Which of the newly introduced measures will have the greatest positive effect on the level of transparency in public procurement?
In my opinion, the introduction of an obligation to publish concluded public procurement contracts, including any amendments, and the price actually paid for performance will have the greatest positive effect on the level of transparency in public procurement. The amendment also introduces a new definition of publication, including specification of the means of publication.
Contracting authorities of above-the-threshold and bellow-the-threshold public contracts will be henceforth (with the exception of cases listed by the act) obliged to publish a preliminary indicative notice of their intention to award a public contract one month ahead of the launch of the award procedure. Such notice will also include explanation of the need to perform the contract.
The amendment further introduces, among other measures, the abolition of the possibility to limit the number of tenderers by a draw. Such measure will undoubtedly increase the level of transparency of the award procedure.
Which of the new measures will be the most difficult to implement effectively?
Lowering the threshold of public contracts by half will in practice mean a significant increase of the Office for Protection of Competition's case load of claims for review of contracting authorities’ actions. Only time will show how the Office is going to deal with this reality.
How will the government supervise the implementation to ensure it is done uniformly and that all levels of government achieve the transparency and efficiency made possible by the new act?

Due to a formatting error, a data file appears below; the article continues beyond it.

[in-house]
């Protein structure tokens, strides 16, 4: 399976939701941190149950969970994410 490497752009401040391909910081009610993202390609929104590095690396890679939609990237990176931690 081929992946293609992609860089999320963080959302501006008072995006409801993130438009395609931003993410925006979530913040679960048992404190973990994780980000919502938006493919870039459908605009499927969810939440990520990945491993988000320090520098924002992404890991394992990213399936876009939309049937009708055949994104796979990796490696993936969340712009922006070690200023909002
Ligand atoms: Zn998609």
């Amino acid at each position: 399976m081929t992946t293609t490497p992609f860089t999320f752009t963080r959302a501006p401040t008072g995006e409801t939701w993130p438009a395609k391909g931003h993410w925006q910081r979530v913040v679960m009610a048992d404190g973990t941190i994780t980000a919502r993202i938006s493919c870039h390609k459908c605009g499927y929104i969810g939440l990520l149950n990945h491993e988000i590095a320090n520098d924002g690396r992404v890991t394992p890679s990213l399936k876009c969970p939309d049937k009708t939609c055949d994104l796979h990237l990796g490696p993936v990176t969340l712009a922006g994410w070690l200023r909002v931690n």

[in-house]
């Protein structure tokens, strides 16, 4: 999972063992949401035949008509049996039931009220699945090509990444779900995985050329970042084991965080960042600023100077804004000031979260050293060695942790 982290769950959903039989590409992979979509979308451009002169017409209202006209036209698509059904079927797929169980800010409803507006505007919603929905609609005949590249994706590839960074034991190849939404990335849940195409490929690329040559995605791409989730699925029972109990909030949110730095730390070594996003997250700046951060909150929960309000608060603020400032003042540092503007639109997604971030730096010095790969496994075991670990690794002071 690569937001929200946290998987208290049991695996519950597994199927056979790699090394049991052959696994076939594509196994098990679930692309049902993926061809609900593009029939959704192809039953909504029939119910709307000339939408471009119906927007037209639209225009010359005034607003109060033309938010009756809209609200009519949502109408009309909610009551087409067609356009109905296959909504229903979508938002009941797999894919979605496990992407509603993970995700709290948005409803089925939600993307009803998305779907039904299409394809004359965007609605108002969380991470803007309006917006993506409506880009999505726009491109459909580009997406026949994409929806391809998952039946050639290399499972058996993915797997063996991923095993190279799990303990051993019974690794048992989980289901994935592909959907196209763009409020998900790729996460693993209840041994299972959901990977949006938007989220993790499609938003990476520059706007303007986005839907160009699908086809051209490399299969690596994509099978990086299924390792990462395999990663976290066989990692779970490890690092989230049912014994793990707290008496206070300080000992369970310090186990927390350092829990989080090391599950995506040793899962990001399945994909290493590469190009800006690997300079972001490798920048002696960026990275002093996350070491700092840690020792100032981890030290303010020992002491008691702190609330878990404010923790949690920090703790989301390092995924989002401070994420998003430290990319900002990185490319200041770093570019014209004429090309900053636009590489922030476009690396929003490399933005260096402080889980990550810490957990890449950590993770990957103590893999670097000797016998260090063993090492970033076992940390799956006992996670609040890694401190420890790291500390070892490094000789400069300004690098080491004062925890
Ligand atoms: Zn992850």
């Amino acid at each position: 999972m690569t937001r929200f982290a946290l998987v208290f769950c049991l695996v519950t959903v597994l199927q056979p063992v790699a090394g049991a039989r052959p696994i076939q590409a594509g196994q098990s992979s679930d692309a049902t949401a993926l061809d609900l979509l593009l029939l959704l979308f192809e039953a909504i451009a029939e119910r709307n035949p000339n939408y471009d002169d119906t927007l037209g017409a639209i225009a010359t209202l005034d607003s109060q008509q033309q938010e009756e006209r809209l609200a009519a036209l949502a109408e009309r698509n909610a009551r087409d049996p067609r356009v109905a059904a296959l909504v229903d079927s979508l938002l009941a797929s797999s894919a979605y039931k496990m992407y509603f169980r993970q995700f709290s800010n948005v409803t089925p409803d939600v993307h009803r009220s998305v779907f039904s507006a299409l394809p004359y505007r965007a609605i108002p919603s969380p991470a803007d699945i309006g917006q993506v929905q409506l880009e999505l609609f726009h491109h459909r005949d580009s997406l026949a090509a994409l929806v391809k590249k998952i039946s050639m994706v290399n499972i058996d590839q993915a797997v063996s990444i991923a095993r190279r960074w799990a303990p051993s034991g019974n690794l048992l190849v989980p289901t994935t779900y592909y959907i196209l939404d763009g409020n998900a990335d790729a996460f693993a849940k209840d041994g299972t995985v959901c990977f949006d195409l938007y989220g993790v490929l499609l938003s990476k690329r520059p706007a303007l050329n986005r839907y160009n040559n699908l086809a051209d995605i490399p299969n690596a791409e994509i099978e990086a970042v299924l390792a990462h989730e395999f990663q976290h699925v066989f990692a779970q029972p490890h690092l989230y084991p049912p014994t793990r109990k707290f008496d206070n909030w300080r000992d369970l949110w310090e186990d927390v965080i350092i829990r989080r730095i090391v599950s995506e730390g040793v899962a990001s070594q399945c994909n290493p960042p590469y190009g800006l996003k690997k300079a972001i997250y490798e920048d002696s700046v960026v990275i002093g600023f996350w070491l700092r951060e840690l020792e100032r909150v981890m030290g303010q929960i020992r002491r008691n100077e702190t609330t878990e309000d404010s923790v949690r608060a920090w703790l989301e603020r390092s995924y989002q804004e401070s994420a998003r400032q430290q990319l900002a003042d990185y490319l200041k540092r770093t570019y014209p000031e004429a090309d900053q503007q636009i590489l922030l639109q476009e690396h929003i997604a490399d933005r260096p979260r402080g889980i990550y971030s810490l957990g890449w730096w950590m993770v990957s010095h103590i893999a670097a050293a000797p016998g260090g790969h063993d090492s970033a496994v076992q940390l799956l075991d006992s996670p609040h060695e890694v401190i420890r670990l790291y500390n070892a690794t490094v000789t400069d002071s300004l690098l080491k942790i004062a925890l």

The Ministry of Regional Development is preparing relatively extensive training regarding the amendment. Among other measures, it sets up new legal institute of so called “person with special qualification”, i.e. a person with the knowledge of the Act on Public Contracts (no. 137/2006 Coll.) in employment or other relation to the contracting authority. These personnel will be intensively trained.
The Government Anti-corruption Strategy for the Years 2011 and 2012 outlines task no. 2.6., Annual Report of Public Procurement in the Czech Republic. Its subject matter is the obligation to compile and submit annually, until May 31, to the Government an “Annual Report of Public Procurement in the Czech Republic”, describing the system using a set of selected indicators. The report will be used to analyse the impact of the measures implemented. The indicators shall be developed on central, regional, municipal level and also by key public institutions.
“Important public contracts” are introduced. On the national level above 300 million, whereas in the case of local authorities (regions, municipalities) above 50 million CZK. Those contracts shall be approved on the national level by the Government, in the case of local authorities the council. Longer time-limits are also introduced to submit a bid in case of those public contracts.
What should be the next most important issue in public procurement to be solved?
First of all, given that the amendment introduces a series of new obligations for contracting authorities and places requirement for administrative as well as expert precision of the personnel, it is indispensable to focus on the precise application of the extensive amendment which will come into force as of April 1, 2012. Currently a highly discussed matter of transparency of the legal persons is at the moment tackled by newly proposed legislation, now in the interdepartmental comment procedure.
How long will the full implementation take and when could first results be visible?
The amendment as a whole will come into force as of April 1, 2012. Excluding certain new measures aimed at lowering the threshold for all kinds of public contracts to 1 million CZK, the actions of the “person with special qualification”, and opponent expert opinion in the case of “important public contracts” which will all come into force as of January 1, 2014.